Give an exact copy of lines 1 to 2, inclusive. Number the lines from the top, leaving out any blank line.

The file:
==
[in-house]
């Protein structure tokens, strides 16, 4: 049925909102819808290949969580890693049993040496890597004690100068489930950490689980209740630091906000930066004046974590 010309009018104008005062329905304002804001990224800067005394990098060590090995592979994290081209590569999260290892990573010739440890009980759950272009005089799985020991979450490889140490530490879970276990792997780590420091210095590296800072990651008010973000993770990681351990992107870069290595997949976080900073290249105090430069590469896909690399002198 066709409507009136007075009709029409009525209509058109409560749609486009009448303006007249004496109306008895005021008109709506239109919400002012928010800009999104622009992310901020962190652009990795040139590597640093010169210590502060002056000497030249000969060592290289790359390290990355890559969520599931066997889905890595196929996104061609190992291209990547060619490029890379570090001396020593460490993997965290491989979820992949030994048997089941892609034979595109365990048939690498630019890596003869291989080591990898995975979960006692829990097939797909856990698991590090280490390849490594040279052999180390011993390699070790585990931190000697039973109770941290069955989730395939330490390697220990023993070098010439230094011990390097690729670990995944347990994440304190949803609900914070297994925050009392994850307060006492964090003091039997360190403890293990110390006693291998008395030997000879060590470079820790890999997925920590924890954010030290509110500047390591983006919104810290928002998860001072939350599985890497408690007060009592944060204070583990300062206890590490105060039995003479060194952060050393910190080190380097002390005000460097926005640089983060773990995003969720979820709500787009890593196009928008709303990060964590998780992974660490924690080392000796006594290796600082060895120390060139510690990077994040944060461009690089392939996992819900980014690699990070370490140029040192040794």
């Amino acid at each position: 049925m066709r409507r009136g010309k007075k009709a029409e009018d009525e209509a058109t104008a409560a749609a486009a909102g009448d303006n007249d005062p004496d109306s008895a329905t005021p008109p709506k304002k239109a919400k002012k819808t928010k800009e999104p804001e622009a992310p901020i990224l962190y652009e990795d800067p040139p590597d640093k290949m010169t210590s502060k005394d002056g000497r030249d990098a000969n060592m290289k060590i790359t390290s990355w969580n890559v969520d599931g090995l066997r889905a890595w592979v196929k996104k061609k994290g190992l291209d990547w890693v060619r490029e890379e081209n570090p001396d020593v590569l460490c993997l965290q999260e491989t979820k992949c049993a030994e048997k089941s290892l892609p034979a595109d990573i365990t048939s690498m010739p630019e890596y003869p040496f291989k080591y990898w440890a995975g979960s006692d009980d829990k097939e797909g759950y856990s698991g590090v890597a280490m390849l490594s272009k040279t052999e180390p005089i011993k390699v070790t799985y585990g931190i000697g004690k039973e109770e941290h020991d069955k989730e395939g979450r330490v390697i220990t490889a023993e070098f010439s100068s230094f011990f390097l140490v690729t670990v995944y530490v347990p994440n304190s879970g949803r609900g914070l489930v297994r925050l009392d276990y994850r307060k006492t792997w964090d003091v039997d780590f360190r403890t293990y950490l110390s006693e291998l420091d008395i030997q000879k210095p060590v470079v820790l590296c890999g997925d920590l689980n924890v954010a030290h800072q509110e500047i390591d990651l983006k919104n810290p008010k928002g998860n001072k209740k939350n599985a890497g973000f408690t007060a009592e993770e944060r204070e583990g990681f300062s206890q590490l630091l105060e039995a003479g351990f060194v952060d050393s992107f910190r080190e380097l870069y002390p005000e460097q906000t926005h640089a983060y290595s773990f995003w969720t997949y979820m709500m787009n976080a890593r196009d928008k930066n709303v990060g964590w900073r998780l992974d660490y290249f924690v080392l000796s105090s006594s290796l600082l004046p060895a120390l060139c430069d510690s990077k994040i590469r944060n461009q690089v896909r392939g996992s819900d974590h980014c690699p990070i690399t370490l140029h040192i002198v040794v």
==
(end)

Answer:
[in-house]
């Protein structure tokens, strides 16, 4: 049925909102819808290949969580890693049993040496890597004690100068489930950490689980209740630091906000930066004046974590 010309009018104008005062329905304002804001990224800067005394990098060590090995592979994290081209590569999260290892990573010739440890009980759950272009005089799985020991979450490889140490530490879970276990792997780590420091210095590296800072990651008010973000993770990681351990992107870069290595997949976080900073290249105090430069590469896909690399002198 066709409507009136007075009709029409009525209509058109409560749609486009009448303006007249004496109306008895005021008109709506239109919400002012928010800009999104622009992310901020962190652009990795040139590597640093010169210590502060002056000497030249000969060592290289790359390290990355890559969520599931066997889905890595196929996104061609190992291209990547060619490029890379570090001396020593460490993997965290491989979820992949030994048997089941892609034979595109365990048939690498630019890596003869291989080591990898995975979960006692829990097939797909856990698991590090280490390849490594040279052999180390011993390699070790585990931190000697039973109770941290069955989730395939330490390697220990023993070098010439230094011990390097690729670990995944347990994440304190949803609900914070297994925050009392994850307060006492964090003091039997360190403890293990110390006693291998008395030997000879060590470079820790890999997925920590924890954010030290509110500047390591983006919104810290928002998860001072939350599985890497408690007060009592944060204070583990300062206890590490105060039995003479060194952060050393910190080190380097002390005000460097926005640089983060773990995003969720979820709500787009890593196009928008709303990060964590998780992974660490924690080392000796006594290796600082060895120390060139510690990077994040944060461009690089392939996992819900980014690699990070370490140029040192040794």